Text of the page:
That old adage, it takes a crisis to find out who your friends are, played out in spades recently when the PNW’s atmospheric river undermined and dissolved the road between Doe Bay and the rest of the island.
As if to rival the speed at which the road dissolved, the resolve of those on the south end of what came to be called The Great Divide pulled together in a rush of community spirit to tackle the problem. Within 36 hours and the help of dozens of men and women, wood was cut, rails and supports were tooled and a footbridge was built that spanned the divide and made foot traffic and some contact with the rest of the island possible.
Almost immediately, social media lit up with offers of grocery-fetching for those unable to get to town. Island Rides offered trips for anyone needing to get to town, to appointments or to work. Locally owned Aeronautical Services put in the extra steps to ensure those expecting packages received them. The Orcas Island Community Foundation made warm and dry spaces available for those stuck in town awaiting a ride to the west side of the footbridge. Scores of islanders and county staff pulled together to do whatever they could to bridge the great divide, and on the day before Thanksgiving, in what can only be described as a Herculean effort, the washed-out bridge was open to one-lane traffic. Last week, OICF and the Orcas Community Resource Center launched a trial program to help islanders who experienced property damage and suffered economic losses due to the recent deluges. Thanks to community donations to the Community Emergency Response Fund, grants of up to $10,000 were made available to households that suffered damages. A total of $100,000 was given.
Even the most hardened of souls would have to agree: when this community has a mind to solve a problem, it does, and it does so with gusto, humility and an acute awareness that we are, all of us, in one way or another dependent upon each other.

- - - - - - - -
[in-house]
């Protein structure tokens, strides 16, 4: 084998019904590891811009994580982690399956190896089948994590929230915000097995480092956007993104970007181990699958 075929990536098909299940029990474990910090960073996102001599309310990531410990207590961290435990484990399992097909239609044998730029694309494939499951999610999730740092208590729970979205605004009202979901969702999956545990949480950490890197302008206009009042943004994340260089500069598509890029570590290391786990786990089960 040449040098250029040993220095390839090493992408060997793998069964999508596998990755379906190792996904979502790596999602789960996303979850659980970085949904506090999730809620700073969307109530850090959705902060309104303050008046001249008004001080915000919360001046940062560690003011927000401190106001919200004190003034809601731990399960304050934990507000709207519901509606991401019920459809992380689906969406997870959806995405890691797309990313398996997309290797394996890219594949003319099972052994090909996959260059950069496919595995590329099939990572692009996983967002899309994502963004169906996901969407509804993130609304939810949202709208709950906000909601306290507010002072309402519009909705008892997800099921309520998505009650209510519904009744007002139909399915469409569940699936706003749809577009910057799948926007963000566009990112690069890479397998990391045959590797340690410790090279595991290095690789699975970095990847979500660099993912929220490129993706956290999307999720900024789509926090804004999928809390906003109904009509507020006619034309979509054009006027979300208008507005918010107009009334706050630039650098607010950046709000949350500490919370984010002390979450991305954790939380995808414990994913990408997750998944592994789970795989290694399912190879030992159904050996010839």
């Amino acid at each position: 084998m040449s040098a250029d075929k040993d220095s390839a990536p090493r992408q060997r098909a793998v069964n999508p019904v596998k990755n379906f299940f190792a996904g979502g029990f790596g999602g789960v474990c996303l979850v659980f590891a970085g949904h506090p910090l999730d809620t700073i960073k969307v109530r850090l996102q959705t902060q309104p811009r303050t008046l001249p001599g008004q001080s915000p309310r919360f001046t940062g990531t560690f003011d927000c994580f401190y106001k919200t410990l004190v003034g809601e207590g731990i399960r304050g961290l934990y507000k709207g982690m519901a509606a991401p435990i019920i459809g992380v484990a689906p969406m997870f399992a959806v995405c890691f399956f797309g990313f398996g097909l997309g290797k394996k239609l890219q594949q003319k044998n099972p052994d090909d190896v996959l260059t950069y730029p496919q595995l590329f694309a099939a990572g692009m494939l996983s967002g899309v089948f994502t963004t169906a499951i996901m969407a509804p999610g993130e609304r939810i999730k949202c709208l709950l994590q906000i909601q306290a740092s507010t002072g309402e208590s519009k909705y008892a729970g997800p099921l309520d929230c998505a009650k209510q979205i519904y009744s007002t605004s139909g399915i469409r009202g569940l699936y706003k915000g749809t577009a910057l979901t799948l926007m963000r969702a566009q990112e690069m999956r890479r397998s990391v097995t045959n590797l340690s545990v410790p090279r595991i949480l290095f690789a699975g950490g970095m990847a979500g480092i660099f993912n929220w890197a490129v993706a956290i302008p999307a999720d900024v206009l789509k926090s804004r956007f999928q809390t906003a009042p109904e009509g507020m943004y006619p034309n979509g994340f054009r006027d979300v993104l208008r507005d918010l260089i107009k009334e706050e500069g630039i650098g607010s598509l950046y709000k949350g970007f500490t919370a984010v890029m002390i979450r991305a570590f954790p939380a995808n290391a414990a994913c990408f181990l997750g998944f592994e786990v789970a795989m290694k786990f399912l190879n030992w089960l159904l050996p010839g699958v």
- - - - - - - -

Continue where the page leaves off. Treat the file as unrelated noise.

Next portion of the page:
In my relatively short tenure on Orcas and prior to the recent washouts, I have seen this community pull together during two snowstorms and two years of a pandemic. The commitment islanders have for each other is breathtaking and I am reminded, every day, of how fortunate I am to be able to live here, and how fortunate I am to find an affordable place to live.
It’s no secret that affordable housing is as scarce in the San Juans as the Hope diamond. Affordable long-term rentals or affordably priced family homes are at a premium. While liveable housing may have always been a scarce commodity in the San Juans, there is no denying the last few years have seen that scarcity increase.
Lately, that scarcity became personal. After four years in a lovely, affordable rental in a house close to town, I learned my landlord was putting the house on the market. In no time at all, I was facing what too many on this island face: a need for a long-term rental in my price range.
At first glance, there was nothing. I contacted a few people on the island who advocate for folks looking for affordable housing and contacted OPAL. I put my mug on social media outlining my needs and held my breath. I considered trying my luck on the other two islands and contemplated what I would do if I couldn’t find anything — a real possibility given the demand and lack of availability. Would I have to move away? Where would I go? My stress level shot up and I worried.
Scrolling through the Facebook page devoted to housing needs on Orcas, it was difficult to remain optimistic. Scores of people were looking: families with small children, people doing good work within the community, all in need of secure, warm housing as winter was setting in. And let’s face it, if a person is working for a local business they’re likely not making enough to afford thousands of dollars every month for rent. Nor are they likely to want to move when the tourist season starts up again and their rental goes from a monthly home to a weekly destination for visitors.
Recently, I was able to find something that works perfectly for me and meets my needs, and I know of so many others who continue to hold their breath wondering if they, too, will find something that works for them. Fellow islanders, this housing crisis is not going to go away — if anything, the need will become increasingly acute.
If we can bridge one end of the island in record time, we can address our critical housing need.